As we gaze upon this new picture, quite likely our attention will quickly be drawn to how Jesus miraculously calms the wind and the waves. And we will comfort ourselves with the thought that this is also what Jesus does for us when we sail through the storms of life. But, as consoling as such an approach may be, isn’t it also rather narrow. By doing this, aren’t we returning to the kind of Panadol peace that we talked about earlier? Aren’t we using Jesus only as a painkiller? Is there not more to this story? Is there not another image of peace in this picture? The answer, of course, is yes. And the peace we are looking for is found not so much in the calming of the storm, as much as in the full force of its fury. We find it in the figure of Jesus, sleeping soundly in the boat, apparently oblivious to the howling of the wind and the churning of the waves, snoozing even though they are in danger of going under.

To understand what is going on here, it’s necessary for us to consider the background of this boating adventure. Recall that it is Jesus himself who orders the disciples to make the crossing to the other side of the lake. And notice that Jesus gives this order at a time when his popularity is growing, when there are great crowds all about him. In such a situation, when others might have decided to settle down and start a business or build a career, Jesus leaves and crosses to the other side. And if we were to refer to the bible to see how the story continues, we will see that on the other side of the lake is Gentile territory, the country of the Gadarenes, where Jesus encounters two foreigners whom he frees from demonic possession. It is while crossing from a familiar to an alien land that Jesus and his disciples encounter the terrible storm. And it is in the midst of this storm, and in the middle of this crossing, that Jesus finds peace.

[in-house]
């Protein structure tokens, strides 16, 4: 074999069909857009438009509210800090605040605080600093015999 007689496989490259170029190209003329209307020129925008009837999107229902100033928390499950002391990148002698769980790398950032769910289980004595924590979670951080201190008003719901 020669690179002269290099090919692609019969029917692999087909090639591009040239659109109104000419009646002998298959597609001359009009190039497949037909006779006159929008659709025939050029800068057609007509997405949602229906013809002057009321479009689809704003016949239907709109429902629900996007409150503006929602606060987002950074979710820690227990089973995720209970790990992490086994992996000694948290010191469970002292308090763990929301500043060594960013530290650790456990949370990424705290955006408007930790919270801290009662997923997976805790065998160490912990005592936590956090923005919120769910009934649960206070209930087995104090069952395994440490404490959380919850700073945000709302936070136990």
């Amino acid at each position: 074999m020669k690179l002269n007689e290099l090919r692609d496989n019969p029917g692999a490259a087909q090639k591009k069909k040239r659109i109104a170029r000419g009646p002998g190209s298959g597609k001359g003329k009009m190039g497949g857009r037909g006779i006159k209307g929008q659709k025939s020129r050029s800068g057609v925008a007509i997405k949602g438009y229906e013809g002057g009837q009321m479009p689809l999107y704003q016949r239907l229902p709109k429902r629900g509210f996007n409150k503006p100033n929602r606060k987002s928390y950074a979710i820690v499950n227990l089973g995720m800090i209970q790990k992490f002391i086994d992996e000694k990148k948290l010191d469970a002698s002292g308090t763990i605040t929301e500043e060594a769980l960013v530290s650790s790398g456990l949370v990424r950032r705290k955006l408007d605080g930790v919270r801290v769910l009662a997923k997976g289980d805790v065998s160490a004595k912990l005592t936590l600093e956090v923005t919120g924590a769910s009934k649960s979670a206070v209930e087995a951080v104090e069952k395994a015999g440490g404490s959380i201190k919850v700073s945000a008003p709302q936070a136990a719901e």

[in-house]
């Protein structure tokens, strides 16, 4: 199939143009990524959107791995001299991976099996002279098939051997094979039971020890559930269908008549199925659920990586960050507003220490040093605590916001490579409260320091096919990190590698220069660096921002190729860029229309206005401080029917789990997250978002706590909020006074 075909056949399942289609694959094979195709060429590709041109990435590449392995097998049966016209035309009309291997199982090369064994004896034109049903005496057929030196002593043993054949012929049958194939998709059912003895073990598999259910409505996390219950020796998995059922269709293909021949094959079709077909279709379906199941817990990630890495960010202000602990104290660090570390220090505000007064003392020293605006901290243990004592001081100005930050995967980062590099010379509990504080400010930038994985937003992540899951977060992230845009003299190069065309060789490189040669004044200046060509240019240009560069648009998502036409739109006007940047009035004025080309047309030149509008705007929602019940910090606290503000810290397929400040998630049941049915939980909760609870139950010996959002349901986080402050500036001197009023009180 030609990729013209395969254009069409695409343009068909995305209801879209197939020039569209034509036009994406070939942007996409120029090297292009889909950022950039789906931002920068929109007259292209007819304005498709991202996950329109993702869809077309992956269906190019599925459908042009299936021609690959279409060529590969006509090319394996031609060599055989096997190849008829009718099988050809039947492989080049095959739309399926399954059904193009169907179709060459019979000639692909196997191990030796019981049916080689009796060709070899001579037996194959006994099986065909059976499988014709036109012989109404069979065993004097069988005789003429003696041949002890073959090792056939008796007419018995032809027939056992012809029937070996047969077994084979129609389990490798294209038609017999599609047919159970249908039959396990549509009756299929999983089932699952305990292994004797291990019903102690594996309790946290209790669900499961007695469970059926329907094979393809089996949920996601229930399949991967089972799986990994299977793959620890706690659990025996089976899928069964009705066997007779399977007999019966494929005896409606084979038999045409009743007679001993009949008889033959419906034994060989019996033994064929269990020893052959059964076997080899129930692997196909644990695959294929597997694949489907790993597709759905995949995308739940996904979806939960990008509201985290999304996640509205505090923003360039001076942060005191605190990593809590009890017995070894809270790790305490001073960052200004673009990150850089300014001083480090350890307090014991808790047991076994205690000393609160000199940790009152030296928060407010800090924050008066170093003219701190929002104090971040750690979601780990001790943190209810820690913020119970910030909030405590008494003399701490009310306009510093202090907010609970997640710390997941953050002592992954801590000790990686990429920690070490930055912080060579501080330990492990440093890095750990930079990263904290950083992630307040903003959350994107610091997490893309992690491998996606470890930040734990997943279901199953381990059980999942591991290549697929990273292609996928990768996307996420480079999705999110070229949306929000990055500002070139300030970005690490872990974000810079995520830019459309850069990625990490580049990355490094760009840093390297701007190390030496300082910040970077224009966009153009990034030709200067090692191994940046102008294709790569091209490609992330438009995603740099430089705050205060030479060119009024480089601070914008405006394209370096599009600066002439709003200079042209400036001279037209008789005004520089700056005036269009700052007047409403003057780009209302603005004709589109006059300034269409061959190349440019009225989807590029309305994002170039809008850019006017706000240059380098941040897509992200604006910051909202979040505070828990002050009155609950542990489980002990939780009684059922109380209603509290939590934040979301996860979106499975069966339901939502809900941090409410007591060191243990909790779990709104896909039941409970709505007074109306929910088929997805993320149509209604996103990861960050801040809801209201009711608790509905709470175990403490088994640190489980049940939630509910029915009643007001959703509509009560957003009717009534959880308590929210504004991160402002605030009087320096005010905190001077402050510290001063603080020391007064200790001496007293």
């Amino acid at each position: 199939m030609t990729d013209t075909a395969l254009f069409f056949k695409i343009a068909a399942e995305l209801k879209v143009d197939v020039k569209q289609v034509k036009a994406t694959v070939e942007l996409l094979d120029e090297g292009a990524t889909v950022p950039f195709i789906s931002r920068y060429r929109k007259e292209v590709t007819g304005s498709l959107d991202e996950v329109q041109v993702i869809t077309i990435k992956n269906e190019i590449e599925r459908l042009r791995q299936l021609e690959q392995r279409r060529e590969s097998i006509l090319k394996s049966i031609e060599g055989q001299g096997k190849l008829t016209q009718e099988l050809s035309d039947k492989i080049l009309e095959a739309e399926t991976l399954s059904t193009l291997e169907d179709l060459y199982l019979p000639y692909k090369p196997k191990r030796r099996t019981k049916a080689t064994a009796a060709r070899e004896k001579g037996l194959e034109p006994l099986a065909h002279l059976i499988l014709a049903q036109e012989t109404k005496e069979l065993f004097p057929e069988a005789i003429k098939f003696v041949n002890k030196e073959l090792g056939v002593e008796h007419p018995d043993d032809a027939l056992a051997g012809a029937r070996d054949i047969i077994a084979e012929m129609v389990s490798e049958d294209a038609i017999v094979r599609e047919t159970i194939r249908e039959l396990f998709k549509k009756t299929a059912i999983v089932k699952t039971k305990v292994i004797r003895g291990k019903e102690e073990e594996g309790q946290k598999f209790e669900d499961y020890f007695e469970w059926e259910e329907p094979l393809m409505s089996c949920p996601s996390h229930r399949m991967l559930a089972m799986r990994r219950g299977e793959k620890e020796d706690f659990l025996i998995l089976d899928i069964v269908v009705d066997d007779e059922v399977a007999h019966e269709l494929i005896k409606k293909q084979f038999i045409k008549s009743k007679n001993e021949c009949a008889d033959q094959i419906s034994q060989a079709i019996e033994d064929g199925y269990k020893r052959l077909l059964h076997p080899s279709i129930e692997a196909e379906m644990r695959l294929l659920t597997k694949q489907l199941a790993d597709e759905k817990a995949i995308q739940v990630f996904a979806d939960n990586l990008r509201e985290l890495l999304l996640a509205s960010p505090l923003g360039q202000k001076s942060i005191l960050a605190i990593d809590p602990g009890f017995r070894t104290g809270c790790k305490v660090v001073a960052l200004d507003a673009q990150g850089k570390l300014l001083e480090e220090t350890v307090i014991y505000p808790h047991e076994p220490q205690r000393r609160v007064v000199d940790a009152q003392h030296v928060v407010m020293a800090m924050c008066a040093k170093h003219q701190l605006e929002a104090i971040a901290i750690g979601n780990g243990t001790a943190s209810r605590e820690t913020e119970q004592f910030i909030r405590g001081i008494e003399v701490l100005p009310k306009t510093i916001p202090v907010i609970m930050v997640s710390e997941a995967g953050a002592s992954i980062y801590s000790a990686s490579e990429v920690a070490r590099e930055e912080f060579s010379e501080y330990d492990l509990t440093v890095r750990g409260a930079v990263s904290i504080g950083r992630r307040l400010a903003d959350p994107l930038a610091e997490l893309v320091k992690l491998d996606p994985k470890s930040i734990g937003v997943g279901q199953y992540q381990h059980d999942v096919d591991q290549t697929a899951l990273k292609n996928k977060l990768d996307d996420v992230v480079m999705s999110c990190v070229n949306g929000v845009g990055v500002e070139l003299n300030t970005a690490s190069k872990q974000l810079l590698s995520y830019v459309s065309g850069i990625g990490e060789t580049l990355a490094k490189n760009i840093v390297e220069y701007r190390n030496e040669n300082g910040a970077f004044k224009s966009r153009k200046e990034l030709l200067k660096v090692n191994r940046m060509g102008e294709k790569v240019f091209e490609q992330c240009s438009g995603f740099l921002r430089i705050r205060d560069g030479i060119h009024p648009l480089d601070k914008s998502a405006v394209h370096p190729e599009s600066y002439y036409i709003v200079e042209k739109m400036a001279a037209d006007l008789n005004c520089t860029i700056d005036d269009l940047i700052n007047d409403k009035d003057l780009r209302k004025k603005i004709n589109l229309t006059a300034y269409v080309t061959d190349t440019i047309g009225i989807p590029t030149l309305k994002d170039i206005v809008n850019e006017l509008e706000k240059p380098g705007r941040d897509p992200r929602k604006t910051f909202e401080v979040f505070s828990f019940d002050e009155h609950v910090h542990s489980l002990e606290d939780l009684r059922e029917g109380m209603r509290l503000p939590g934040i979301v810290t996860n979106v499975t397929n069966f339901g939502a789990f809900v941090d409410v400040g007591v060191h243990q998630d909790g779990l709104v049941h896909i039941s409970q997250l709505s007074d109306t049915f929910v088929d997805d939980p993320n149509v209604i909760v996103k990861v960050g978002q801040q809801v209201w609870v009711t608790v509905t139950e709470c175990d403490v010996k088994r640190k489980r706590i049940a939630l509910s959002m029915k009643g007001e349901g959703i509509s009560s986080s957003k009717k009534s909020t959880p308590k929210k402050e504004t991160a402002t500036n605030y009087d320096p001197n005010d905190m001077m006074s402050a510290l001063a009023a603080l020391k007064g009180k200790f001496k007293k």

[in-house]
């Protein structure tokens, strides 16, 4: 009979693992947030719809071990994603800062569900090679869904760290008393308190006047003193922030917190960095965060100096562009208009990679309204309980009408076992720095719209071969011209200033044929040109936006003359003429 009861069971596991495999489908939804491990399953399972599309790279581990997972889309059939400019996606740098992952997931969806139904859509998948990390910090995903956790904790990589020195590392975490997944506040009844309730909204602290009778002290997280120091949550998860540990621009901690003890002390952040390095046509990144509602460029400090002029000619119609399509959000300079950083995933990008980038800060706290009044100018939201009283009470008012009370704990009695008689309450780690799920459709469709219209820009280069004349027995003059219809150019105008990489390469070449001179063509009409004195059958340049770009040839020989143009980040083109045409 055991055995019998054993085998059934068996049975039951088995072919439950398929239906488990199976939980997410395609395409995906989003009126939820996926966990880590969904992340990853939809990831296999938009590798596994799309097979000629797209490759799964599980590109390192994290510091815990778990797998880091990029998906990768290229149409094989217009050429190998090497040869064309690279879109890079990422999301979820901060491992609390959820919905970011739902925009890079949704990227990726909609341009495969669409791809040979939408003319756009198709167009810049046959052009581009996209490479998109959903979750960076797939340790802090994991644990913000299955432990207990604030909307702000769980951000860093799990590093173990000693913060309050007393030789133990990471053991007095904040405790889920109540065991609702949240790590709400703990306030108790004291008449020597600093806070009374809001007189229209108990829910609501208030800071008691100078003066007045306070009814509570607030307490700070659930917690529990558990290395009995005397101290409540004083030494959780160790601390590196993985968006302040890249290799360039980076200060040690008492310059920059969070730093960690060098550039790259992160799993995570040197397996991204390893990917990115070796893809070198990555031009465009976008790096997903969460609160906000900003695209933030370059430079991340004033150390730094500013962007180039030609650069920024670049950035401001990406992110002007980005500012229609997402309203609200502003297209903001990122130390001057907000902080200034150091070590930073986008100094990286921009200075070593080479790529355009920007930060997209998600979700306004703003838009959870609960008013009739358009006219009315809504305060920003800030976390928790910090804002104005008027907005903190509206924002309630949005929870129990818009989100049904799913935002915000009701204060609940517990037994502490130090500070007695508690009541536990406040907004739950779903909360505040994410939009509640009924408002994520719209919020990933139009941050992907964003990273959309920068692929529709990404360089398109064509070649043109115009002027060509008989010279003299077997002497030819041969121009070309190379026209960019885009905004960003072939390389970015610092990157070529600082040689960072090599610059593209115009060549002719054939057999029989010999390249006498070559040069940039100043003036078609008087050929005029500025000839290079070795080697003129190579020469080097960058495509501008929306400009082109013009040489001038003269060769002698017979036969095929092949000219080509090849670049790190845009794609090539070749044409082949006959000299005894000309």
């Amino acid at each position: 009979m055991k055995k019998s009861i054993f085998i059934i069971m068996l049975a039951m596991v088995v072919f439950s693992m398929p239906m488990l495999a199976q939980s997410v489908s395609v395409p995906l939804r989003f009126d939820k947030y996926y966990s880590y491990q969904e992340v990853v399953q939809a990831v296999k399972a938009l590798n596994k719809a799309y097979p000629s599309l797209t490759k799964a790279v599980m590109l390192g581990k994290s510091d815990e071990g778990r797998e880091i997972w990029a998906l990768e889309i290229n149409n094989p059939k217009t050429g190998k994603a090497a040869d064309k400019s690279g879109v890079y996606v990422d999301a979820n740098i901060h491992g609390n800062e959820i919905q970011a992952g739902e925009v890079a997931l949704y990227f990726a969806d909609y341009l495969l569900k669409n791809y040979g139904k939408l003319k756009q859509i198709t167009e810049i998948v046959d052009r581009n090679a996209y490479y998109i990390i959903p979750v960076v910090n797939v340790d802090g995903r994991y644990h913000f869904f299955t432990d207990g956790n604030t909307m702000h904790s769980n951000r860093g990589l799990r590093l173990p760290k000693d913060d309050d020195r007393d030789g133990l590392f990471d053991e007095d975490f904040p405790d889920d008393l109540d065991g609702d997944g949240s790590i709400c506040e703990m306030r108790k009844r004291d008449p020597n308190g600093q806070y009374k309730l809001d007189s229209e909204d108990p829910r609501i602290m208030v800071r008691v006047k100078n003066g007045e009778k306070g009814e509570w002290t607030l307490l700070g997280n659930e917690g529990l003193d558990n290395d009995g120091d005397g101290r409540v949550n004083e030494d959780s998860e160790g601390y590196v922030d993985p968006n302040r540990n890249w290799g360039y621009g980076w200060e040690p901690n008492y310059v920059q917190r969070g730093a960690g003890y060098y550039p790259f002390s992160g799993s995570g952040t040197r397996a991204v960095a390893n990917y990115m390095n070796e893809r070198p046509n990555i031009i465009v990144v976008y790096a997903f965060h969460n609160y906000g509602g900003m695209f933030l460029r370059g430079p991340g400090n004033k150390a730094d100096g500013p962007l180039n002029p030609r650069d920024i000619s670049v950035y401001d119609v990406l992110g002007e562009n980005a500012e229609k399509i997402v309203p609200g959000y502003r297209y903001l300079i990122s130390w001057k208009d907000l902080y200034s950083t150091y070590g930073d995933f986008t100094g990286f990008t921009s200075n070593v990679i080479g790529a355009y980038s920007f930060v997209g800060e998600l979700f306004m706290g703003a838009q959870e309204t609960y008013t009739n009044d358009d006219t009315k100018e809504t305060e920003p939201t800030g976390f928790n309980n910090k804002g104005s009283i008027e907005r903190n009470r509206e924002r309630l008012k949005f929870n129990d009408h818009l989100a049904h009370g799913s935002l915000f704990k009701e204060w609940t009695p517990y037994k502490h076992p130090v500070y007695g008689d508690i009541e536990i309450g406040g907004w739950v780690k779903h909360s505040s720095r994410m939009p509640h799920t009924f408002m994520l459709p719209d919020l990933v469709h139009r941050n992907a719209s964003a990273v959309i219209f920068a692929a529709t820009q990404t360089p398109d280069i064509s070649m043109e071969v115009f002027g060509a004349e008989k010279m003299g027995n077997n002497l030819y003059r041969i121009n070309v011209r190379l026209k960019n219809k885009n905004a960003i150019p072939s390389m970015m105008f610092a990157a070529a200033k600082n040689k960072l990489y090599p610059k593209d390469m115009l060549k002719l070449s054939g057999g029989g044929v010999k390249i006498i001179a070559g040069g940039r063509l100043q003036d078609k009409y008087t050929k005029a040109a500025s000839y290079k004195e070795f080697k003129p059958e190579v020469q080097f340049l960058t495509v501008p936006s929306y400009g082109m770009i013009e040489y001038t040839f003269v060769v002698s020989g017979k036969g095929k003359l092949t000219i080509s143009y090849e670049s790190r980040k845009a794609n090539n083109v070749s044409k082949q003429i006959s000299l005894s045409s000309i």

With this background in mind, as we continue to gaze upon the surprising sight of Jesus asleep in the belly of the storm-tossed boat, perhaps we might be reminded of two other very similar scenes. Perhaps we will first recall the image of the newborn Jesus, slumbering in a stable. There too, so many years earlier, he was making a crossing. Even as an infant he was negotiating the unimaginable distance between the Creator and his creation. And neither was that first crossing free from trouble. For Jesus was laid in a manger only because there was no room for him at the inn. And, not long after his birth, he had to flee for his life to faraway Egypt. Silent night, holy night… This is what we sing at Christmas. And yet, as quiet as it might have seemed inside the stable, on the night of our Savior’s birth, outside a terrible and deadly storm was blowing. And in the middle of this storm, the tiny Prince of Peace was so serenely sleeping.